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The Kabbalah of the Dreidel

The Kabbalah of the Dreidel


Do you know the rules of Dreidel? You spin a top with four Hebrew letters on it. A Gimmel wins the whole kitty, a Hei gets you half, Nun gets nothing and for a Shin you must pay in. Aside from the inherent Kabbalistic meaning behind this method, there is the practical Yiddishe origin. Gimmel stands for Gantz, meaning the whole thing. Hei is for Halb, meaning half. Nun stands for Nisht or nothing. And Shin is for Shtell arein or put in.

These are four basic modes of being, depending upon the person, his or her period in life, or the particular day. We all have our Gimmel days. This is when we feel that everything is going great and turning out in a sensational way. (It's been a while, eh?) We have our Hei days, when things are going quite well. The Nun and Shin need no explanation.

But each of these letters represents only one face of the Dreidel — only a single angle or perspective of the whole. What do the letters spell out? What is the "whole" of the Dreidel? Ness Gadol Hayah Sham, "a great miracle happened there." This refers to the great miracle of Chanukah that occurred in the Holy Land. The situation there seemed dire and beyond hope. They were definitely having a Shin day. The commitment of a few people turned the situation around (like a Dreidel) and brought out the miracle and G‑d's salvation.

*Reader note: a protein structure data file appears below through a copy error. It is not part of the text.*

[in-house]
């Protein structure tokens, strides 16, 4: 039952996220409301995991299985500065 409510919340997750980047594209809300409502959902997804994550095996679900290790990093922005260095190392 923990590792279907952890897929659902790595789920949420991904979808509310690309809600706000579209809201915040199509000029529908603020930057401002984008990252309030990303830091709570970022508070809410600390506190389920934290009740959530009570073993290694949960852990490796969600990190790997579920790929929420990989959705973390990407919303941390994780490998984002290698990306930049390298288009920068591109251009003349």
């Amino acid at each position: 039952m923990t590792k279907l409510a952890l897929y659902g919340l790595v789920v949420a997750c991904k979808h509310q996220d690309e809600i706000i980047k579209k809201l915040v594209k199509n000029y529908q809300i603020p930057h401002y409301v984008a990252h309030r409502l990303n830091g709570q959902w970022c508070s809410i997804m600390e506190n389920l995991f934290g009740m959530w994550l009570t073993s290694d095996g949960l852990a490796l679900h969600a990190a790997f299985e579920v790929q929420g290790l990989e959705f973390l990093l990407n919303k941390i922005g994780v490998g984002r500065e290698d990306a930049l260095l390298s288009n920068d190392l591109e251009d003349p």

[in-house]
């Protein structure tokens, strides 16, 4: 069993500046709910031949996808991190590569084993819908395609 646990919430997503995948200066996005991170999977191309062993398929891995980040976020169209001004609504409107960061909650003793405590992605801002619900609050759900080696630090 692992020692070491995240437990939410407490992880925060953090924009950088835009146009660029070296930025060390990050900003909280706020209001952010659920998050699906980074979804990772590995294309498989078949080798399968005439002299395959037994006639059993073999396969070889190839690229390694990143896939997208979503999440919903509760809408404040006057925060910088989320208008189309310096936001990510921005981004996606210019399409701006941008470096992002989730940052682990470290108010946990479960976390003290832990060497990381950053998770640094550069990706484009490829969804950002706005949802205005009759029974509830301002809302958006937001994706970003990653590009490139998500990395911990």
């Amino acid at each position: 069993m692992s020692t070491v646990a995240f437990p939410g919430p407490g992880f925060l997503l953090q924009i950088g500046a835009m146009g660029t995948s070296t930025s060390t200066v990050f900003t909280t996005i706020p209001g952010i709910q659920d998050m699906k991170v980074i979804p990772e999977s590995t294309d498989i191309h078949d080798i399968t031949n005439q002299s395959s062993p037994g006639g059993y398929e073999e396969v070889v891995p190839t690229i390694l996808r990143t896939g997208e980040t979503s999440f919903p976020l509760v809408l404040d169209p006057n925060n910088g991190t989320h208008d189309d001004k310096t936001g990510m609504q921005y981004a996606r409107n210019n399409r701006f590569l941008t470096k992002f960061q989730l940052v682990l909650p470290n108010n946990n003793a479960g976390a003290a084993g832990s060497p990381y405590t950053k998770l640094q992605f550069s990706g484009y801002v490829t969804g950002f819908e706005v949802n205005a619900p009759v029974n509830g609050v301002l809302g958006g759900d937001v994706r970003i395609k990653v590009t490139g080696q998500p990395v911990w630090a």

The Macabees did not dwell on the fact that they were being oppressed and persecuted. They focused on the Gimmel that was on the other side of the Shin. And then they acted to create a vehicle for a Divine miracle.

It is vital to remember that whatever letter we seem to be getting at a particular point in life, it's all part of one Dreidel. And that Dreidel is telling us that miracles happen. We can transform the dark situations of life into the bright light of the Chanukah Menorah. This depends upon our faith in G‑d’s plan, and our commitment to create a vehicle for the miracle.

The Dreidel in the Bible?

Based on this theme we find a phenomenal "coincidence" with these four letters of the Dreidel. The first place where these letters occur as a word in the Torah is in the Parshah (Torah Reading) of Vayigash (Genesis 44-47, always in proximity to Chanukah), where they spell the word Goshnah, meaning "to Goshen."

The Patriarch Jacob was sending his son, Judah, to the Egyptian city of Goshen to set up a house of study, in advance of Jacob's, and his entire family's, relocation to that land. Our patriarch was aware that this was a dreadful descent into exile. But he looked at all of the letters of the Dreidel, and realized that hidden in the exile are the seeds of redemption. Study must continue, especially in exile. As long as we are able to retain the vital Divine information, the exile cannot hold sway over us. And our study and performance become the vehicle for the ultimate redemption.